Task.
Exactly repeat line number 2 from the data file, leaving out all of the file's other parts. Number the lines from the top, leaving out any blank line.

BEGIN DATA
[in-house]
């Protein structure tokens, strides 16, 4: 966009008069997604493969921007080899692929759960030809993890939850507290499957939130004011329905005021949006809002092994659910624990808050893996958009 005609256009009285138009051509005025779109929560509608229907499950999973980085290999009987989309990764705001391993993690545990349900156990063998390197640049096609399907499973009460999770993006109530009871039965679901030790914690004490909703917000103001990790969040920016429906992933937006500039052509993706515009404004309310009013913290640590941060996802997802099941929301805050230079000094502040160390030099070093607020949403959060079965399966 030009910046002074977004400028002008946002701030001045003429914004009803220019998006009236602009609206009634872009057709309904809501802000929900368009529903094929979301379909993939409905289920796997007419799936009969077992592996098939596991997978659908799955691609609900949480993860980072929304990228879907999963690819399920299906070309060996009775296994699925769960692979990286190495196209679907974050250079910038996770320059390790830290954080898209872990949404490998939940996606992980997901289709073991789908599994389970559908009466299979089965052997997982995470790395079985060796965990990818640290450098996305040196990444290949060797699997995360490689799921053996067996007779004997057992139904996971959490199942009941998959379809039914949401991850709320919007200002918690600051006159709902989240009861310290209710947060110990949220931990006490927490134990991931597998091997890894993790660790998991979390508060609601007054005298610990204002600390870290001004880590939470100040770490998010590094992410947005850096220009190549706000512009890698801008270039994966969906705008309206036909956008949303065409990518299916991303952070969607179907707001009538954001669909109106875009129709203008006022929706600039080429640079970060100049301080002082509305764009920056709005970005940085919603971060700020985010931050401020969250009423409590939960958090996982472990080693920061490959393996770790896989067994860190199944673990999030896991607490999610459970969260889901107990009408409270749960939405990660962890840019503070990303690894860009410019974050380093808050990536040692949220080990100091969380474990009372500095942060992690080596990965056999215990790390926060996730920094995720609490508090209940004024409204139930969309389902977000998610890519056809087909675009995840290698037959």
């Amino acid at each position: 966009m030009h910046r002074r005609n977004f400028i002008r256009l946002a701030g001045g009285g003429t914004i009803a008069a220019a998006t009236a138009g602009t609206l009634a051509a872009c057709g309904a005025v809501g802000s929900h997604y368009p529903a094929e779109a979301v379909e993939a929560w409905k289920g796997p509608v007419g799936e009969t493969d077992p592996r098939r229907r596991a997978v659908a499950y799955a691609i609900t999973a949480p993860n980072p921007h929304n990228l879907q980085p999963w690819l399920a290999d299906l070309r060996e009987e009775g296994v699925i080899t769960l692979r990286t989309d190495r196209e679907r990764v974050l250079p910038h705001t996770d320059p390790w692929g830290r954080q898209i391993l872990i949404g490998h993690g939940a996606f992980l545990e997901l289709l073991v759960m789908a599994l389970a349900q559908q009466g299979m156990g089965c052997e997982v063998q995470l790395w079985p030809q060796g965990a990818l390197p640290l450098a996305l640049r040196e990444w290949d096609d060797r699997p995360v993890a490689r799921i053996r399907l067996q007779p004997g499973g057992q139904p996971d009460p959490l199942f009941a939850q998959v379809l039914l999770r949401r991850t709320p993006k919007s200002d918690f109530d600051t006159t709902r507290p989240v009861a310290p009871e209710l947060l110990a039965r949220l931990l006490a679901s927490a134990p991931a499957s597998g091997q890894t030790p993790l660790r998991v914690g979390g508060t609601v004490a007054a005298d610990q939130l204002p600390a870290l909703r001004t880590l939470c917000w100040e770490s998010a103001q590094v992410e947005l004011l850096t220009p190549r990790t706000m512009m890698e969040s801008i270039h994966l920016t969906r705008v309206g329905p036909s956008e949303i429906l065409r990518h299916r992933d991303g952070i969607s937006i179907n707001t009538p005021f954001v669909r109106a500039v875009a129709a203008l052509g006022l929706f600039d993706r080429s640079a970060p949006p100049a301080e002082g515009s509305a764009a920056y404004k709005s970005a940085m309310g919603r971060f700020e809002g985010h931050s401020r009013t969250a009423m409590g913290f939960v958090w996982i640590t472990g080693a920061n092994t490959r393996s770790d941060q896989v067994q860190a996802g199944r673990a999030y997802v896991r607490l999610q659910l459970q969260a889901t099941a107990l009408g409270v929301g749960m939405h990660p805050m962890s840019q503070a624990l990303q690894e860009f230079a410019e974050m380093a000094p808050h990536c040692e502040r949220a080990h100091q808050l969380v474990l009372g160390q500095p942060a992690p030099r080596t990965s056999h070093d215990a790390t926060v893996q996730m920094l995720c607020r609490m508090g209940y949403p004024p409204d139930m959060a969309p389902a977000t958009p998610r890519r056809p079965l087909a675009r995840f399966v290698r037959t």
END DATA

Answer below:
């Protein structure tokens, strides 16, 4: 966009008069997604493969921007080899692929759960030809993890939850507290499957939130004011329905005021949006809002092994659910624990808050893996958009 005609256009009285138009051509005025779109929560509608229907499950999973980085290999009987989309990764705001391993993690545990349900156990063998390197640049096609399907499973009460999770993006109530009871039965679901030790914690004490909703917000103001990790969040920016429906992933937006500039052509993706515009404004309310009013913290640590941060996802997802099941929301805050230079000094502040160390030099070093607020949403959060079965399966 030009910046002074977004400028002008946002701030001045003429914004009803220019998006009236602009609206009634872009057709309904809501802000929900368009529903094929979301379909993939409905289920796997007419799936009969077992592996098939596991997978659908799955691609609900949480993860980072929304990228879907999963690819399920299906070309060996009775296994699925769960692979990286190495196209679907974050250079910038996770320059390790830290954080898209872990949404490998939940996606992980997901289709073991789908599994389970559908009466299979089965052997997982995470790395079985060796965990990818640290450098996305040196990444290949060797699997995360490689799921053996067996007779004997057992139904996971959490199942009941998959379809039914949401991850709320919007200002918690600051006159709902989240009861310290209710947060110990949220931990006490927490134990991931597998091997890894993790660790998991979390508060609601007054005298610990204002600390870290001004880590939470100040770490998010590094992410947005850096220009190549706000512009890698801008270039994966969906705008309206036909956008949303065409990518299916991303952070969607179907707001009538954001669909109106875009129709203008006022929706600039080429640079970060100049301080002082509305764009920056709005970005940085919603971060700020985010931050401020969250009423409590939960958090996982472990080693920061490959393996770790896989067994860190199944673990999030896991607490999610459970969260889901107990009408409270749960939405990660962890840019503070990303690894860009410019974050380093808050990536040692949220080990100091969380474990009372500095942060992690080596990965056999215990790390926060996730920094995720609490508090209940004024409204139930969309389902977000998610890519056809087909675009995840290698037959």